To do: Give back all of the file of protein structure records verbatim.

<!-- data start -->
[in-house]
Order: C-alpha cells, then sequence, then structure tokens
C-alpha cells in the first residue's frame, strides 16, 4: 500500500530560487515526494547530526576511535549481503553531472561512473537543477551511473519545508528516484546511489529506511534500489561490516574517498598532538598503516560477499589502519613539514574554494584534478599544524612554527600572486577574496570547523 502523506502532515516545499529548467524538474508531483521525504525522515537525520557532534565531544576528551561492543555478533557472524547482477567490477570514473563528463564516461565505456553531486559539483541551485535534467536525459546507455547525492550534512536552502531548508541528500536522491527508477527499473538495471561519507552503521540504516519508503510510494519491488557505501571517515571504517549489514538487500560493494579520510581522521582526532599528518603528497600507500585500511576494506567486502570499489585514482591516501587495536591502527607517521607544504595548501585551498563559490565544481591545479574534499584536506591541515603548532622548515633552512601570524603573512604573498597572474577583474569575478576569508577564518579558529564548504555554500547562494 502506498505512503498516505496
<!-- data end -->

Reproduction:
[in-house]
Order: C-alpha cells, then sequence, then structure tokens
C-alpha cells in the first residue's frame, strides 16, 4: 500500500530560487515526494547530526576511535549481503553531472561512473537543477551511473519545508528516484546511489529506511534500489561490516574517498598532538598503516560477499589502519613539514574554494584534478599544524612554527600572486577574496570547523 502523506502532515516545499529548467524538474508531483521525504525522515537525520557532534565531544576528551561492543555478533557472524547482477567490477570514473563528463564516461565505456553531486559539483541551485535534467536525459546507455547525492550534512536552502531548508541528500536522491527508477527499473538495471561519507552503521540504516519508503510510494519491488557505501571517515571504517549489514538487500560493494579520510581522521582526532599528518603528497600507500585500511576494506567486502570499489585514482591516501587495536591502527607517521607544504595548501585551498563559490565544481591545479574534499584536506591541515603548532622548515633552512601570524603573512604573498597572474577583474569575478576569508577564518579558529564548504555554500547562494 502506498505512503498516505496